MACwood Squares is our summer reading series on the best athletes in Mid-American Conference sports history. This week features Temple football. Looking for your MAC school? Consult our schedule for other teams and please submit your nominees as well.
Past the midpoint of this series and with a short work week for all of us, I figured this would be the perfect time to take a half-break and look at our current lone associate member: Temple University. Had they decided to join up with all sports, then maybe they'd get their own full week. But that's just not what they chose to do.
So the mini-MACwood Squares for the Owls will select the four greatest football players in Temple history. Yes, it's very hard to play tic-tac-toe on a 2x2 grid. Actually, whoever goes first wins. Then maybe it'll be a different childhood game altogether. Nominations are welcome for that, along with actual players, which is more pivotal.
OT Frank "Bucko" Kilroy (1940-41) — Back during the leather-helmet days, Kilroy was a ferocious blocker (and sometimes defensive presence) who garnered some collegiate accolades with Temple then became a three-time Pro Bowler with the Philadelphia Eagles over nine seasons.
RB Bill Cosby (1960-62) — Doesn't own a single record except for perhaps Greatest Comedy Bit About A Dentist.
QB John Waller and WR Jim Callahan (1966-68) — Waller accounted for 3,756 yards for his career, with 49 percent of that total going to his main man Callahan (1,848). Assuming there were no other QBs during those years, Waller threw 36 of his 45 touchdowns to Callahan. The caveat for those records is that they didn't happen in Division I-A football. However their success did help the program propel to such a classification.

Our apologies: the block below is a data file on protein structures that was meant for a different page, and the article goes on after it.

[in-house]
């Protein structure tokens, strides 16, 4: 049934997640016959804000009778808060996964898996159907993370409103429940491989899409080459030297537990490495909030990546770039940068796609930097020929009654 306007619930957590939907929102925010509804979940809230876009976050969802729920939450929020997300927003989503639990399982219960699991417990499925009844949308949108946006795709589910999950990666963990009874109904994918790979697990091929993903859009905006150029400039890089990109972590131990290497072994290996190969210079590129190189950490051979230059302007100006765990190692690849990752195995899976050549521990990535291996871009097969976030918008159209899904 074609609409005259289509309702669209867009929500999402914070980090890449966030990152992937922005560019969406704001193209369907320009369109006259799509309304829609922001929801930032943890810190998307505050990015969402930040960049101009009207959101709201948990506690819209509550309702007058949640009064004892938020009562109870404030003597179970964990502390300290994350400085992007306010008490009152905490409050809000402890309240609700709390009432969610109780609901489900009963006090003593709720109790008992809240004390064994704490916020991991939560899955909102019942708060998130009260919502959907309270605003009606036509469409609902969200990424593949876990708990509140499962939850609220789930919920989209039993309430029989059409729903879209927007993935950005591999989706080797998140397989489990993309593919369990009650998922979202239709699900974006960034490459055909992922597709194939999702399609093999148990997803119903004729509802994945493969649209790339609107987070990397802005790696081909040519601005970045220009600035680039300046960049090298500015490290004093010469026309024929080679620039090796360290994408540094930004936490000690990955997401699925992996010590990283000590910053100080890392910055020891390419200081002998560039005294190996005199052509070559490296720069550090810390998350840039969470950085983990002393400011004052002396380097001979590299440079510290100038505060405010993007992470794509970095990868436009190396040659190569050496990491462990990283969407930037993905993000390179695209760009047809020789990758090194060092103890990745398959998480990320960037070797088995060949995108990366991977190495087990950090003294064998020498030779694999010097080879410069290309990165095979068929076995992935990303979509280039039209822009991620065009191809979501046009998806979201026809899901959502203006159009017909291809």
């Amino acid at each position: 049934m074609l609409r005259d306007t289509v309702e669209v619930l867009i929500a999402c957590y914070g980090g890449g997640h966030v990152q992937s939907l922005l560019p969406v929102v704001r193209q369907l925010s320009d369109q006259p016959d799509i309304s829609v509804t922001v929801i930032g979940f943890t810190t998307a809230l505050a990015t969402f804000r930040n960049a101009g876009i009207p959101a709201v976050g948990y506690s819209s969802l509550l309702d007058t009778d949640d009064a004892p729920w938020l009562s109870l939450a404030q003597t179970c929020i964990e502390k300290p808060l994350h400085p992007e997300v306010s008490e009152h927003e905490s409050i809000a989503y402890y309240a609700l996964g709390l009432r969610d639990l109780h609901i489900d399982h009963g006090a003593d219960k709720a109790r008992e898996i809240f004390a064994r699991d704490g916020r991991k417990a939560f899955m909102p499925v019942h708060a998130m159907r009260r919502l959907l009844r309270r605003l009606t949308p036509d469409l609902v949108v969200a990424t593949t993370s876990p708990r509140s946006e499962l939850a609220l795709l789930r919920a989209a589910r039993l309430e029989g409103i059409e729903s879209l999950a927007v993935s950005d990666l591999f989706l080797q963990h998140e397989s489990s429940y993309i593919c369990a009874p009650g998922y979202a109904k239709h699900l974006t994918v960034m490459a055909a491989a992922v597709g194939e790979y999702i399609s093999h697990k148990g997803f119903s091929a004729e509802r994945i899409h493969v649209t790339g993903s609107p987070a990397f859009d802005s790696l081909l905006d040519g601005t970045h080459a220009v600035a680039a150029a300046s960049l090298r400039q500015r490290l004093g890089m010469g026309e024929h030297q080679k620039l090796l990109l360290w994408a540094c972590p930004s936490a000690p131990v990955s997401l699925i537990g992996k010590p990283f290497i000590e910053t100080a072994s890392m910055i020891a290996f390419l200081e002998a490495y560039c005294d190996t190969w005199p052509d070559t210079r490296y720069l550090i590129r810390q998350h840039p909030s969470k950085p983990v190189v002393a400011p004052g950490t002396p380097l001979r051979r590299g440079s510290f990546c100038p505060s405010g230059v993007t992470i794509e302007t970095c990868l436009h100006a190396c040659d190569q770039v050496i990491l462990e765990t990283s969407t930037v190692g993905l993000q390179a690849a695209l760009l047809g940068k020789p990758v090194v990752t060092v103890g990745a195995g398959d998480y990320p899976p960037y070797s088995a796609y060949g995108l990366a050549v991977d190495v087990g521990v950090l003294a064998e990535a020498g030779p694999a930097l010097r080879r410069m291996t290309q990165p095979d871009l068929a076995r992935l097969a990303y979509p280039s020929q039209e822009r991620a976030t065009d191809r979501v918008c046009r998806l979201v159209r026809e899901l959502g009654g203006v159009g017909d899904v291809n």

QB Steve Joachim (1973-74) — While not high on the career ranks, Joachim does hold the honor of winning the Maxwell Award in '74. Worth mentioning.
NT Joe Klecko (1973-76) — Twice he earned an AP All-American honorable mention, and he was just getting started. A sixth-round choice in '77, he anchored what was known as the New York Sack Exchange and today is still regarded as one of the finest Jets defensive players ever. He also sired Dan Klecko, who in turn followed his dad's footsteps to Temple and became a serviceable defensive tackle for the Patriots and Colts.
CB Kevin Ross (1980-83) — While just third on the Owls' all-time interception list, he'd continue his guarding of wide receivers for 11 seasons, mostly with the Chiefs, making it to consecutive Pro Bowls in '89 and '90.
OG John Rienstra (1983-85) — This big dude was twice honored by the AP All-American team, once as a first-teamer. This earned him the ninth overall pick in '86, which belonged to the Steelers, and he'd block for those guys for about five years.
RB Paul Palmer (1983-86) — A consensus All-American and the Heisman Trophy runner-up to Vinny Testaverde in 1986, Palmer holds damn never every school rushing record. The Chiefs used their 19th overall pick on him in the '87 Draft, but not much came of it and he was out of the NFL after the '89 season.
QB Henry Burris (1993-96) — He's succeeded in every league he's played in, except the NFL. Pretty much all the passing records belong to him at TU. In his four years he amassed 7,495 passing yards, 49 TDs and the only 400-yard game in school history. Knowledge-retentive Bears fans who keep track of all the starters since Sid Luckman will remember the one time Burris started for them in 2002. But once that dream was over, Burris moved north and signed with the Saskatchewan Roughriders of the CFL. For the last six seasons Burris has led the Calgary Stampeders to much success, including on Grey Cup in 2008.
And I could go on. It's probably too early to predict the futures of Bernard Pierce, Adrian Robinson and Muhammad Wilkerson, but they've got some standout players even now which may stack up against some of the school's legends.
So help us decide who the top four will be — and if we omitted any, please invent vulgarities in an attempt to educate us ‚ and they'll be revealed Friday.